By Stephanie Zacharek
By Alan Scherstuhl
By Amy Nicholson
By Chris Packham
By David Kipen
By Stephanie Zacharek
By Alan Scherstuhl
By Caira LaVelle
The doomed are often a remarkably energetic and productive lot, especially when it comes to creating portraits of their personal horrors. Themes vary in intensity between slow self-destruction and grand devastation, but in vampirism the full spectrum of ghastliness may be covered. This is because the imbalance represents so much to so many. From the horrifying lore of the misty Carpathian mountains (fictionalized and rendered immortal by Bram Stoker) to the blood disease porphyria (causing photosensitivity, erratic behavior and even The Madness of King George) to the romantic parasitism propelling much contemporary fiction and goth-club theatricality, the vampire is always the coolest of the doomed, spreading an epidemic both fascinating and evil. Amid all the seduction and sexual metaphor and consumption, however, the source of the doomed creature's unholy hunger usually remains a mystery.
Fortunately, almost everybody is doomed in Shadow of the Vampire by E. Elias Merhige (Begotten), so the overall portrait offers a striking symmetry between man and monster, as well as a demystification of both the traditional vampire paradigm (Christopher Lee hissing menacingly) and the "relatable" contemporary vampire (Tom Cruise flipping his hair). The quirky and cruel screenplay by Steven Katz presents the humanity inherent in vampirism -- and especially vice versa -- while telling a universal tale of insatiable hunger leading to madness leading to death. Although such a project could easily decompose into intolerable, mean-spirited junk, Merhige and Katz focus as much on the jocular as the jugular, and they're attended by a superb cast who sustain a perfect pitch.
The year is 1921, and we open with a recreation of Berlin's JOFA studios, where the director F.W. Murnau (a delirious John Malkovich) snaps at producer Albin Grau (a splendidly uppity Udo Kier) and leading lady Greta Schroeder (a spunky Catherine McCormack). "A theatrical audience gives me life, while this thing takes it from me!" presciently declares Greta, glaring at Murnau's hand-cranked camera, less a machine than a mad fetish for the obsessive artist. Clearly a self-inflated and kinky loon (as evidenced by some quick, lurid action in a morphine-drenched cabaret), Murnau is driven by hunger, which translates into a desire to create the most realistic movie ever filmed.
Woe to his cast and crew, however, as a steam train called Charon (with a rather poignant voice-over explaining that "our battle, our struggle, is to create cinematic art") transports them to the lush, haunted valleys of Czechoslovakia, where Murnau intends to create his monster movie. Bram Stoker's widow has refused him the rights to her late husband's novel, so he has simply renamed the project Nosferatu, featuring a vampire named Count Orlock. In Merhige's film, however, this is where historical re-creation ends and wild fiction begins, for Katz has taken a crucial liberty with the little-known actor who portrayed the tall, bald, ratlike vampire in the real Murnau's real Nosferatu, nearly 80 years ago. In order to deceive his team and achieve his dream, Murnau has latched onto Max Schreck (Willem Dafoe, devilishly amusing), a genuinely undead bloodsucker whom he's trying to pass off as a Stanislavsky graduate.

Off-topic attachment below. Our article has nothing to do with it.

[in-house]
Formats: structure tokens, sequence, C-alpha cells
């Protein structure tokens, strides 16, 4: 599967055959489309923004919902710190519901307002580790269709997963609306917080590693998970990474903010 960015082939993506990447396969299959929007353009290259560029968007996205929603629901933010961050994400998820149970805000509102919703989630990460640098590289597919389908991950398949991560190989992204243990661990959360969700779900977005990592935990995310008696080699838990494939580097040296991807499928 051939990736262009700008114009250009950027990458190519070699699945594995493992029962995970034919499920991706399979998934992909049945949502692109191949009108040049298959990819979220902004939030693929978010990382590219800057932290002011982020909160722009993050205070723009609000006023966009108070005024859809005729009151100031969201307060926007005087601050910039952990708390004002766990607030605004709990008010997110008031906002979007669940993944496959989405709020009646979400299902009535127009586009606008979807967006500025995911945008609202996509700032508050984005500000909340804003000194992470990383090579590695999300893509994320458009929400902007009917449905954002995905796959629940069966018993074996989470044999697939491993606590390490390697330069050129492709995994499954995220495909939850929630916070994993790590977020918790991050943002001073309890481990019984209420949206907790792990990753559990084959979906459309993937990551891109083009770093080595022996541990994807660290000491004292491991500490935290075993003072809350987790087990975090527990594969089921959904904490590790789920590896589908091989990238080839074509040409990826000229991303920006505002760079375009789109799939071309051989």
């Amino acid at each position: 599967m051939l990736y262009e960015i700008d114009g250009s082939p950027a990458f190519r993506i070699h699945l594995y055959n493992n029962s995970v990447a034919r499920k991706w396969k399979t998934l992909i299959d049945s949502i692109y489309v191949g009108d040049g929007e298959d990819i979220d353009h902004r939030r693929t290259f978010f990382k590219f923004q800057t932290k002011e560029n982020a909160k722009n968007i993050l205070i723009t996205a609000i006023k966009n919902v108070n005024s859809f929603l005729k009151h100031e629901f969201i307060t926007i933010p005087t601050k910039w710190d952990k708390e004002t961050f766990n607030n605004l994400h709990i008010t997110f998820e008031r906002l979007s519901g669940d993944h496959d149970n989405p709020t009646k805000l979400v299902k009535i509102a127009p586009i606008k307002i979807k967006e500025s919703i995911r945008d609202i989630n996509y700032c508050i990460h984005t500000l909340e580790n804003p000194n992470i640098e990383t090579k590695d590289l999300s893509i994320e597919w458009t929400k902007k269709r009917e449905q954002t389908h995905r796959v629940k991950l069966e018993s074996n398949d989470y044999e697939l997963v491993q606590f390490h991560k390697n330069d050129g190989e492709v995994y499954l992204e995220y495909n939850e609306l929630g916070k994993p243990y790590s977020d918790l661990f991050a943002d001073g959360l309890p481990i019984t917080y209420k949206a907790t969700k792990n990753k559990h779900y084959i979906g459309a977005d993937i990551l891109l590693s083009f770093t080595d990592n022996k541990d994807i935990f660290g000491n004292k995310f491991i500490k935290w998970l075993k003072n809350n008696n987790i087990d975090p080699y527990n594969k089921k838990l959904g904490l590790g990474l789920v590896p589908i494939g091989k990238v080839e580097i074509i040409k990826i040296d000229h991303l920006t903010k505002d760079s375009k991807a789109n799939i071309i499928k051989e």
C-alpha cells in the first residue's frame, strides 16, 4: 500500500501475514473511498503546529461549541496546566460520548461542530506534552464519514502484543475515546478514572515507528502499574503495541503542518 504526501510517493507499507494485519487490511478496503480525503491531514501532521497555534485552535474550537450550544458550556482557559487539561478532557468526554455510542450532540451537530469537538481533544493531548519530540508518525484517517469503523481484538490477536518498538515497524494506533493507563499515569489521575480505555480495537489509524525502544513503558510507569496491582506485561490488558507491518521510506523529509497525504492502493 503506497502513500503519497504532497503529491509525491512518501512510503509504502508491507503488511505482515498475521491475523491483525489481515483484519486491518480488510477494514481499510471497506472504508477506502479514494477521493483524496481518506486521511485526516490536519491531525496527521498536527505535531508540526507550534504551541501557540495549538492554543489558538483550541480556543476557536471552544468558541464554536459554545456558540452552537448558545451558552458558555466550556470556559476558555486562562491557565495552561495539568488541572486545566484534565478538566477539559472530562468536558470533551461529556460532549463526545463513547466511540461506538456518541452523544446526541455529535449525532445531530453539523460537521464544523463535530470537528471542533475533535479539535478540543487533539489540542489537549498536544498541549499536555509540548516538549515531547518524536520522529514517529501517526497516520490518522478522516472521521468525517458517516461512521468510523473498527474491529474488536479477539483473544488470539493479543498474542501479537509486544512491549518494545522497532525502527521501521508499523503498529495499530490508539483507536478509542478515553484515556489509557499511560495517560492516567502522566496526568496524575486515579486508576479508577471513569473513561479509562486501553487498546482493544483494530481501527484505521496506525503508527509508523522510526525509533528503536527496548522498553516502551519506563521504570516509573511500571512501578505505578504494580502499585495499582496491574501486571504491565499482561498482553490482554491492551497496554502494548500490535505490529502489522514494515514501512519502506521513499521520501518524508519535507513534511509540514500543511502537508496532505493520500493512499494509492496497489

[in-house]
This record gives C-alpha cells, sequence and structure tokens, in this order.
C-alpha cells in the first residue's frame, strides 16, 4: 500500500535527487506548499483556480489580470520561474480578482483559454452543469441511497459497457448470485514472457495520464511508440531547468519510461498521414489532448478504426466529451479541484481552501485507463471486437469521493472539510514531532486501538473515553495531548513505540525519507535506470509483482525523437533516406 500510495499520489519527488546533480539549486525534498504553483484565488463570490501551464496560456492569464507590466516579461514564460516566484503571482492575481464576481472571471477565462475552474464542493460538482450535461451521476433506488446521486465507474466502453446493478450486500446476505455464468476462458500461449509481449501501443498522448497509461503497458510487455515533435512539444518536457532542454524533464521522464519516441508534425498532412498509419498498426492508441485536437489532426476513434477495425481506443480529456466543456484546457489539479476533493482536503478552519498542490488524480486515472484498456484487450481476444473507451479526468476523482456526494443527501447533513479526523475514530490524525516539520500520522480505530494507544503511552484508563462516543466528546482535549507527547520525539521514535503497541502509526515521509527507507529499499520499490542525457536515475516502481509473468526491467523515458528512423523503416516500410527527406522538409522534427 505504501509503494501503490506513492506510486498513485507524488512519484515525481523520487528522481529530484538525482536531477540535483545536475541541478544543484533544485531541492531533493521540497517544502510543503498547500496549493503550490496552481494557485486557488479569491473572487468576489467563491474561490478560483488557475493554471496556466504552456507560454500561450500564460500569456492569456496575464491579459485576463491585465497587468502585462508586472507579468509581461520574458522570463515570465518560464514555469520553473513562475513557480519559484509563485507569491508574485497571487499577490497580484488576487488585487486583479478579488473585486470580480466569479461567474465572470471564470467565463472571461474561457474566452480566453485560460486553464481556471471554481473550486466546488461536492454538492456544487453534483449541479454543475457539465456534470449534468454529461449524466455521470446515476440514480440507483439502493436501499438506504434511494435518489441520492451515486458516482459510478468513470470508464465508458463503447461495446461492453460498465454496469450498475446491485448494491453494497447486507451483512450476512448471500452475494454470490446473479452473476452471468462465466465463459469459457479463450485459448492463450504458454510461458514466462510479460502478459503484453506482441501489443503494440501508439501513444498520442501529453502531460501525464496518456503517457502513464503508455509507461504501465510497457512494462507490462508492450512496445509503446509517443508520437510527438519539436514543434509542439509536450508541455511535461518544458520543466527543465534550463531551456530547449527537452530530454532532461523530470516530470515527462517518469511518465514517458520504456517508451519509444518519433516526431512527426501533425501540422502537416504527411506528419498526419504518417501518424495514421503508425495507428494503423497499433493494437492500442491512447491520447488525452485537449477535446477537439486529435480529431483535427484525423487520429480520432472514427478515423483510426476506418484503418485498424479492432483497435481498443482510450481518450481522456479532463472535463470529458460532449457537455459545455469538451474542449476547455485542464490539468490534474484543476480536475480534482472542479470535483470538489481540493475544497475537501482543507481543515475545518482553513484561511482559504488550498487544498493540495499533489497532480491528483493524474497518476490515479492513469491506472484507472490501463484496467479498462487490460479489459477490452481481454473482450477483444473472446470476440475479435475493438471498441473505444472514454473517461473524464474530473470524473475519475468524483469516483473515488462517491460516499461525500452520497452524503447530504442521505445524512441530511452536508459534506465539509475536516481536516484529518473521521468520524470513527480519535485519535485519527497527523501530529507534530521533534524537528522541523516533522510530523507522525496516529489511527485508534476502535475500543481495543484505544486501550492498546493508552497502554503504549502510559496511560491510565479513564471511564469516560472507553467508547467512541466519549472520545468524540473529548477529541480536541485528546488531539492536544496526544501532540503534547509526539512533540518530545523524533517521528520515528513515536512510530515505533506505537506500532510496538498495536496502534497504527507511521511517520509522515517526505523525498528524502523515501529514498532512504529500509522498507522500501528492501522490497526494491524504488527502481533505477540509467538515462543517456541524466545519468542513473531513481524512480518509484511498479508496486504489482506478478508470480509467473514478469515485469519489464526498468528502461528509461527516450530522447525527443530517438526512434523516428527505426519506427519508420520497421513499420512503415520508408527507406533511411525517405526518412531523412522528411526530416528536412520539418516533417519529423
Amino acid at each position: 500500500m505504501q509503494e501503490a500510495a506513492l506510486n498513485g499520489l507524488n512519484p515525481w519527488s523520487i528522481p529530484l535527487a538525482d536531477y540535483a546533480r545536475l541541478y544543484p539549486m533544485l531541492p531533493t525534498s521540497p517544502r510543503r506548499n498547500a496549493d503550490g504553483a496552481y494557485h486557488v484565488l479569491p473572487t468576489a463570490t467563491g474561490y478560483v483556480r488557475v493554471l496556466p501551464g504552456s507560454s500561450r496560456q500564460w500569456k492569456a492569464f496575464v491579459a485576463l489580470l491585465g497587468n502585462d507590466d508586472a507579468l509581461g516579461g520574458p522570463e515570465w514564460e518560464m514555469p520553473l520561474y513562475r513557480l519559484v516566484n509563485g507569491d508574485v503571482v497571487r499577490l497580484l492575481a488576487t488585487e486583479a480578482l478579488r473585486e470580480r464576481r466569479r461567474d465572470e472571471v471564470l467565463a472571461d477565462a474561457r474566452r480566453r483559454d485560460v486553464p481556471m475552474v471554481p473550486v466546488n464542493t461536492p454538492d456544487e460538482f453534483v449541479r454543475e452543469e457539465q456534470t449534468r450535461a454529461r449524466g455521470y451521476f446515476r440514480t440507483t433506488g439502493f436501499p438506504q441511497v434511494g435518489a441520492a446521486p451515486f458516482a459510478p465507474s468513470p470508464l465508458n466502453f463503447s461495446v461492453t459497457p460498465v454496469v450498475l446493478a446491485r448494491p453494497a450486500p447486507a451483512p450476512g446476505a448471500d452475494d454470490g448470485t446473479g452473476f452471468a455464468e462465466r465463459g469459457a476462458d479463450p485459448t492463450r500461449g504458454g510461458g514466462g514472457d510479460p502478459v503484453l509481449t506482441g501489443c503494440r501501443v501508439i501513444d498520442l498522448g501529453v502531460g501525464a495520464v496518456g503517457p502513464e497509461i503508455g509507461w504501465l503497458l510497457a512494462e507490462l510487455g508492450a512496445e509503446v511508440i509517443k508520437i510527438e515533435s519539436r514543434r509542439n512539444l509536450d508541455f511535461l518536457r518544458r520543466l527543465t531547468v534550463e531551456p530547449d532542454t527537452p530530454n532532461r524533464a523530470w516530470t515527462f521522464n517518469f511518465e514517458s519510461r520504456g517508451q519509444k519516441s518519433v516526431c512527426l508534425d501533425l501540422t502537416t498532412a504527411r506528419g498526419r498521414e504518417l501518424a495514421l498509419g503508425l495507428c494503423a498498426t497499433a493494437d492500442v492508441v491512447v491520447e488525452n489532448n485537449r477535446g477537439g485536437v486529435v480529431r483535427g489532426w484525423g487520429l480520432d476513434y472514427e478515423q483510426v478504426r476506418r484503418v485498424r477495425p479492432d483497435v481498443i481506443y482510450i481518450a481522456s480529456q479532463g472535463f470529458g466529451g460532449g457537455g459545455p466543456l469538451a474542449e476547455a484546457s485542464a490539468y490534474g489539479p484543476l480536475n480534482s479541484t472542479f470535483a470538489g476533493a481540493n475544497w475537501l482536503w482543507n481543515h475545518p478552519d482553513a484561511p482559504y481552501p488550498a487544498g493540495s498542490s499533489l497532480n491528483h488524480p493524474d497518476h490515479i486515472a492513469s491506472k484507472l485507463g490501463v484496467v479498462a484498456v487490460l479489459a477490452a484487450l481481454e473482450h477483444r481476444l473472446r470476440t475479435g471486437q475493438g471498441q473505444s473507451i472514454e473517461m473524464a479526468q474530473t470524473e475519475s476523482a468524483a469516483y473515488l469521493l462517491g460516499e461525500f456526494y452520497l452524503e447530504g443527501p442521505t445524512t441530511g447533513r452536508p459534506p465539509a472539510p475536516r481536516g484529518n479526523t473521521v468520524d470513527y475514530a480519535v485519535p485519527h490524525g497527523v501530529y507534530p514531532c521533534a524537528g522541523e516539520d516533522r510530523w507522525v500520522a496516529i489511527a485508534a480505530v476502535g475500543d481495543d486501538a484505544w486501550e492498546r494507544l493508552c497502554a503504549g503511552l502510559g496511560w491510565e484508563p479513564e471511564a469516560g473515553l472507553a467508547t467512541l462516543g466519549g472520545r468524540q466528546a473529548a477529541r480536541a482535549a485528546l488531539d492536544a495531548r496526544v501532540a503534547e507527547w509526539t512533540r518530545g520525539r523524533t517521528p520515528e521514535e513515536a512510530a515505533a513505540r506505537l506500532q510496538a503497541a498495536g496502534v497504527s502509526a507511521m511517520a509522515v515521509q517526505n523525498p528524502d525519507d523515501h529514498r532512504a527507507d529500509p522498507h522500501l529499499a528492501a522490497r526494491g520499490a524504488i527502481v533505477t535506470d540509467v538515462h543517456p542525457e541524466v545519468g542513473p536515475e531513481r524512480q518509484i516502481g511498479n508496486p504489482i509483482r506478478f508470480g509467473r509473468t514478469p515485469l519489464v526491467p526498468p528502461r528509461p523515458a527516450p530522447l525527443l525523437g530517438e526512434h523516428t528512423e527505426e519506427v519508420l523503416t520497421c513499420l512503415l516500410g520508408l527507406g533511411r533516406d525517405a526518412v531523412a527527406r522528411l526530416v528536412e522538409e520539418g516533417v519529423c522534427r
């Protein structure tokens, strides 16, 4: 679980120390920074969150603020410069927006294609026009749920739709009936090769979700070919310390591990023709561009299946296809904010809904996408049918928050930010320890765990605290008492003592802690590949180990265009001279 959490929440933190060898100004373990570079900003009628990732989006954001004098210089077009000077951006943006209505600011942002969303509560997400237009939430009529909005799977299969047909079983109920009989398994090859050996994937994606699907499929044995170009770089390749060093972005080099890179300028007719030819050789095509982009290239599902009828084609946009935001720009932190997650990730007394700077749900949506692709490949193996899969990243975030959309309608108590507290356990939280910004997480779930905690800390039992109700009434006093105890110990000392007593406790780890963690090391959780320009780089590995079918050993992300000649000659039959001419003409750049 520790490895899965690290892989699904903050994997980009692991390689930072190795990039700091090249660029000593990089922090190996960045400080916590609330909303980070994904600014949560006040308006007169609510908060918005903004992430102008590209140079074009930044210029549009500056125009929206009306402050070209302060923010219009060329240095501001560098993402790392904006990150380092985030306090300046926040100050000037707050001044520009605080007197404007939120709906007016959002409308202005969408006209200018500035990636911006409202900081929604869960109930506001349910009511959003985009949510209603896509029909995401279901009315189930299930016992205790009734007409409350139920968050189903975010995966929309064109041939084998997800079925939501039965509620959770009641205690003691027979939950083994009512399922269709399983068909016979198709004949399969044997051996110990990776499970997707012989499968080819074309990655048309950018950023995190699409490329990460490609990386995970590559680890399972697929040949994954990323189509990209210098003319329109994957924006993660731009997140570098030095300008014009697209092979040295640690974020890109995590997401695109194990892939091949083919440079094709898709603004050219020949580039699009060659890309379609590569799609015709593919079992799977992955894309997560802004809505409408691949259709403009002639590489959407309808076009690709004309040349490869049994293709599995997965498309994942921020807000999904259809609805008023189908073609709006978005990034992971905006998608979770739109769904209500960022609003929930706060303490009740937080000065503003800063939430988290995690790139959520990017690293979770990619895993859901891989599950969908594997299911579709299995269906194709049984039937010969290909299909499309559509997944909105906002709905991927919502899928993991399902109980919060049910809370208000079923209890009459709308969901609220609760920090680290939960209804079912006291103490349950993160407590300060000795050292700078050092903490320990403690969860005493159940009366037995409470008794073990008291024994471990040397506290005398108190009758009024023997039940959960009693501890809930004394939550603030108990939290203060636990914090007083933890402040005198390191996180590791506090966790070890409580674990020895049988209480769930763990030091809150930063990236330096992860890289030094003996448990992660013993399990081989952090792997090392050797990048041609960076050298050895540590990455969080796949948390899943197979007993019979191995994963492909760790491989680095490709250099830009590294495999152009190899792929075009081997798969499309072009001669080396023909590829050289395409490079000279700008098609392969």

This is the one trick that sustains the remainder of the movie, but it's a good one, because the gruesome Schreck's "method acting" requires the crew to shoot his scenes exclusively at night. Slowly, Murnau's small army of craftsmen and actors come to learn the truth about their pallid, persnickety star, whose appetite leads him much more to flesh than fame. As the first cameraman (Ronan Vibert) and the hilariously devalued screenwriter (John Aden Gillet) meet with the horrors of Schreck, Murnau simply becomes more obsessive, barking commands at his alternately jovial and terrified leading man, Gustav von Wangerheim (Eddie Izzard), and roguish replacement cameraman (Cary Elwes) to complete Nosferatu at any cost. Most disturbing of all, as a sort of completion agreement with his unpredictable villain, the nearly certifiable Murnau has promised Schreck a delectable morsel at the wrap party.
Without question, Shadow of the Vampire is a stately and elegant horror film, interwoven with delicious strands of black comedy. Apart from the unpleasantness inherent in the story's very essence (just a stone's throw from Vampire producer Nicolas Cage's nasty turn in Joel Schumacher's 8mm), the movie's main problem may be that the material will be too obvious for more reverent students of the genre. It's not scary or suspenseful, per se, and it's much more dank and claustrophobic than the original Nosferatu or, for that matter, the powerful and haunting 1979 remake by Werner Herzog. Whereas Murnau gave us the darkest of fantasies and Herzog somehow managed to make a plague of rats seem beautiful, Merhige's magic is smaller, more intimate, built on spooky dissolves and Dafoe's remarkable makeup, which does half the actor's work for him.
Ultimately, Shadow of the Vampire boils down to a battle between two vampires -- Murnau and Schreck -- and is a film that addresses the future of cinema as much as it is a document in thrall to the past. Watching the movie, it's impossible to forget that motion pictures are about capturing souls. More disturbingly, one must consider who is doing the capturing and what force -- masculine, feminine, other -- drives them to such an endeavor. Turn away, and you'll glimpse two madmen dissolving into caricature. Look closely, however, and you'll behold the dark heart of cinema made manifest.
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